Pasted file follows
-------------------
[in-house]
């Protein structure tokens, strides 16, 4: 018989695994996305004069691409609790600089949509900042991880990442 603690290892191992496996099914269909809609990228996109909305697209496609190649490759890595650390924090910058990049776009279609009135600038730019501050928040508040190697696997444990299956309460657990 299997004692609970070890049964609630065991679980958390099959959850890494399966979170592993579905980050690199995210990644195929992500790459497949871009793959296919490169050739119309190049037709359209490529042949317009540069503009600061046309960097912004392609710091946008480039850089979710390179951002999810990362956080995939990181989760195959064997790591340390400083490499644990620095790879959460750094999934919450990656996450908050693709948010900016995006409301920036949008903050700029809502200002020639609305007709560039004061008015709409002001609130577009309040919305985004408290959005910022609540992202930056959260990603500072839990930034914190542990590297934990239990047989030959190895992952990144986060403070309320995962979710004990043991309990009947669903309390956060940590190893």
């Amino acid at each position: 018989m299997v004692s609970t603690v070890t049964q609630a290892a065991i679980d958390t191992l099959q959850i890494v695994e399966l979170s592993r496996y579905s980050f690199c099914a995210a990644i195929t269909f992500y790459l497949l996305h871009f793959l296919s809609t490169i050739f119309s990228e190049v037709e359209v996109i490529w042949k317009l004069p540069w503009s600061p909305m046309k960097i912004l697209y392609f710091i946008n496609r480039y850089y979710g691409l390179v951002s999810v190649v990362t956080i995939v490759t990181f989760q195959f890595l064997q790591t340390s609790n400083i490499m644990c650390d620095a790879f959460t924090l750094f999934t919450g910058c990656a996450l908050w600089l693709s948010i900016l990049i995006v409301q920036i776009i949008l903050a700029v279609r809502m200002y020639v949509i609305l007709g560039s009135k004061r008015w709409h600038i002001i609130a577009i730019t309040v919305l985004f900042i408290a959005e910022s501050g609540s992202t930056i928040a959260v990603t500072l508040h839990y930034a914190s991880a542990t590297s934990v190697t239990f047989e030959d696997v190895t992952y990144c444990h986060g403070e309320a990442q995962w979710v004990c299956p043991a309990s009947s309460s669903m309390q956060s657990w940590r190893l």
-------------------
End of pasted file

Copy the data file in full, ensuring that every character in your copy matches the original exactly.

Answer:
[in-house]
């Protein structure tokens, strides 16, 4: 018989695994996305004069691409609790600089949509900042991880990442 603690290892191992496996099914269909809609990228996109909305697209496609190649490759890595650390924090910058990049776009279609009135600038730019501050928040508040190697696997444990299956309460657990 299997004692609970070890049964609630065991679980958390099959959850890494399966979170592993579905980050690199995210990644195929992500790459497949871009793959296919490169050739119309190049037709359209490529042949317009540069503009600061046309960097912004392609710091946008480039850089979710390179951002999810990362956080995939990181989760195959064997790591340390400083490499644990620095790879959460750094999934919450990656996450908050693709948010900016995006409301920036949008903050700029809502200002020639609305007709560039004061008015709409002001609130577009309040919305985004408290959005910022609540992202930056959260990603500072839990930034914190542990590297934990239990047989030959190895992952990144986060403070309320995962979710004990043991309990009947669903309390956060940590190893």
């Amino acid at each position: 018989m299997v004692s609970t603690v070890t049964q609630a290892a065991i679980d958390t191992l099959q959850i890494v695994e399966l979170s592993r496996y579905s980050f690199c099914a995210a990644i195929t269909f992500y790459l497949l996305h871009f793959l296919s809609t490169i050739f119309s990228e190049v037709e359209v996109i490529w042949k317009l004069p540069w503009s600061p909305m046309k960097i912004l697209y392609f710091i946008n496609r480039y850089y979710g691409l390179v951002s999810v190649v990362t956080i995939v490759t990181f989760q195959f890595l064997q790591t340390s609790n400083i490499m644990c650390d620095a790879f959460t924090l750094f999934t919450g910058c990656a996450l908050w600089l693709s948010i900016l990049i995006v409301q920036i776009i949008l903050a700029v279609r809502m200002y020639v949509i609305l007709g560039s009135k004061r008015w709409h600038i002001i609130a577009i730019t309040v919305l985004f900042i408290a959005e910022s501050g609540s992202t930056i928040a959260v990603t500072l508040h839990y930034a914190s991880a542990t590297s934990v190697t239990f047989e030959d696997v190895t992952y990144c444990h986060g403070e309320a990442q995962w979710v004990c299956p043991a309990s009947s309460s669903m309390q956060s657990w940590r190893l």